For those in the general public looking to add spirits to the in-game World’s Largest Outdoor Cocktail Party experience, it appears that you’ll have to continue the time-honored tradition of sneaking the stuff in. Or drowning in it beforehand.
Citing a source with knowledge of the situation, the Florida Times-Union reported Friday that it’s “highly unlikely” alcohol will be sold to the general public during the annual Florida-Georgia rivalry game. As per SEC policy, alcohol is already permitted to be served to individuals in suites or premium seating areas of the Gator Bowl during the WLOCP.
This report comes on the heels of one from earlier this month which stated that the SEC is prepared to review the alcohol policy for any neutral site game or home game played off-campus.
The impetus for allowing in-game alcohol sales for all seating areas is, of course, money. Minnesota, which began selling alcohol at home games in 2012, realized a profit of nearly $200,000 last season off the sale of beer and wine throughout TCF Stadium. West Virginia made a profit of over $500,000 in the first year (2011) it sold alcohol at football and basketball games.
The concern, though, is an increase in alcohol-related incidents inside the stadium.
“We’re going to wait for the SEC to work through its review, and if they do allow it, we could consult with the athletic directors and administrations at both schools [Florida and Georgia] and have discussions about safety concerns,” a spokesperson Jacksonville mayor Alvin Brown said earlier this month.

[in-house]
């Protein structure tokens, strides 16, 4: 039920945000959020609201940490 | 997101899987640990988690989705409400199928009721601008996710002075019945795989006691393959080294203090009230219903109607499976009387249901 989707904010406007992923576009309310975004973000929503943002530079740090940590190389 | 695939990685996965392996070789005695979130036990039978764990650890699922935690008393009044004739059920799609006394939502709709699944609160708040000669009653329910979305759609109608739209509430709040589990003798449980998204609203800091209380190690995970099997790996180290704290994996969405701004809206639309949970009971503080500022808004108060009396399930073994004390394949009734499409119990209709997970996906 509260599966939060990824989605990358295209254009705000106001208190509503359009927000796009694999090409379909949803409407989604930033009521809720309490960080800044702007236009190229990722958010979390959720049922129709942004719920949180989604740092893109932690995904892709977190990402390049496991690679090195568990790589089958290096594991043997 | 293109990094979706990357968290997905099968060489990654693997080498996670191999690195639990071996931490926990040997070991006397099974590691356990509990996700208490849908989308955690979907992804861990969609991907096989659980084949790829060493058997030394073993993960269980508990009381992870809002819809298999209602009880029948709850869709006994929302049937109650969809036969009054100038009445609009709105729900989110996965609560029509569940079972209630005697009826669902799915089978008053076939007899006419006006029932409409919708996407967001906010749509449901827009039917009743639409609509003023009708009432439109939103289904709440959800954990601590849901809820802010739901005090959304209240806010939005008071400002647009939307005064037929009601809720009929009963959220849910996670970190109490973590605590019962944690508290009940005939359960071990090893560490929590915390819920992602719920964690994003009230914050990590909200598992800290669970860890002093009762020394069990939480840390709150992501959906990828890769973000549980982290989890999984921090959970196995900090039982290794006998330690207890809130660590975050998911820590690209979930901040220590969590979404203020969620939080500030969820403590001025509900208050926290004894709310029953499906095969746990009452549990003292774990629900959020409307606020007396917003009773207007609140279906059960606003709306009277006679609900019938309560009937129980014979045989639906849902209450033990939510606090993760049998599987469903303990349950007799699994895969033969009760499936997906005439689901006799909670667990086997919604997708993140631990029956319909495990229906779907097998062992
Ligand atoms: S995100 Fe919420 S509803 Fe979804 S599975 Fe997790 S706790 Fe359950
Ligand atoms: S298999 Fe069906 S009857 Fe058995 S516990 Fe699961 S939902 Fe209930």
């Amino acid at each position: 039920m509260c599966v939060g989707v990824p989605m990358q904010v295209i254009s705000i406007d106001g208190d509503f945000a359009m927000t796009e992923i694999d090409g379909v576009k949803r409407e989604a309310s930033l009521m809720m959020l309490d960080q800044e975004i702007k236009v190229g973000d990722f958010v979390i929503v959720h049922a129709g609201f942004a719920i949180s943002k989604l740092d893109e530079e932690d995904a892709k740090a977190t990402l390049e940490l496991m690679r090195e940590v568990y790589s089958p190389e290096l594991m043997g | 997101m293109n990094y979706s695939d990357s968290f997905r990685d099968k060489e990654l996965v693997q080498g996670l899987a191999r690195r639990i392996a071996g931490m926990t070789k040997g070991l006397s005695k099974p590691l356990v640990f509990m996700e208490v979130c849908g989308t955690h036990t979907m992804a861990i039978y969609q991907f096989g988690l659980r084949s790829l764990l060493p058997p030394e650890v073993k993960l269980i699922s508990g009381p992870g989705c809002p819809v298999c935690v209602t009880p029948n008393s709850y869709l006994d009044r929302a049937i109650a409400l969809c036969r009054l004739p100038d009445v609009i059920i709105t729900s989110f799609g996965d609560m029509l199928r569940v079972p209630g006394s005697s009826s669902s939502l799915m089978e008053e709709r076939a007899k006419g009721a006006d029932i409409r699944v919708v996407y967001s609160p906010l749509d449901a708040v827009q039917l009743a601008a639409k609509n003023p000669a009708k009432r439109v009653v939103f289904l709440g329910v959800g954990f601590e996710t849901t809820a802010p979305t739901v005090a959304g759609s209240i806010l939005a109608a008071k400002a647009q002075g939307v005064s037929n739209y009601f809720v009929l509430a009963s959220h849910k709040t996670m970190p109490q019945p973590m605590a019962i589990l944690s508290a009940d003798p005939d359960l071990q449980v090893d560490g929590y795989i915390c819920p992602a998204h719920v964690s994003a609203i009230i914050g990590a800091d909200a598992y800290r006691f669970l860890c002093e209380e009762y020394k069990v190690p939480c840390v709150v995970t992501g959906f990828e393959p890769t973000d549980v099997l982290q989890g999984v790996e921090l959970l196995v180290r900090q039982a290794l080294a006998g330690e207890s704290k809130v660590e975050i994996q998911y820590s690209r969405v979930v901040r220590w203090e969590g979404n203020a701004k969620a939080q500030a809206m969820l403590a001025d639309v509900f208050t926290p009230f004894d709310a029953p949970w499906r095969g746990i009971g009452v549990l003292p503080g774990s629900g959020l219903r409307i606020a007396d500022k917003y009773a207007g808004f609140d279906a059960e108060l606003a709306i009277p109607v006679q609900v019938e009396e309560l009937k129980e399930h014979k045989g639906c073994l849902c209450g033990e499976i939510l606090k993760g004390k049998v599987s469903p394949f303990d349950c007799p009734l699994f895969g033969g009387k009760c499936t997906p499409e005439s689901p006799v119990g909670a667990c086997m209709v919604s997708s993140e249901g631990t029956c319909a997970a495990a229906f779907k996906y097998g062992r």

The experiences at both Minnesota and West Virginia should somewhat allay those particular concerns, however, as the former saw alcohol-related incidents decrease by more than 20 percent after it started selling alcohol while the latter dropped 35 percent. As the theory goes, binge drinking prior to the game decreases as fans know there will be alcohol available once they get inside the stadium and results in fewer alcohol-related incidents.
The SEC’s alcohol policy will be on the agenda during spring meetings in the coming months.
“Up to now, we like our rule,” SEC commissioner Mike Slive told al.com. “I haven’t heard any concerted interest in changing our rule, but our people would like to talk about it. We’re institutions of higher education and alcohol on campuses has been an issue for a long while. I think this is an area where we want to walk slowly and carefully.”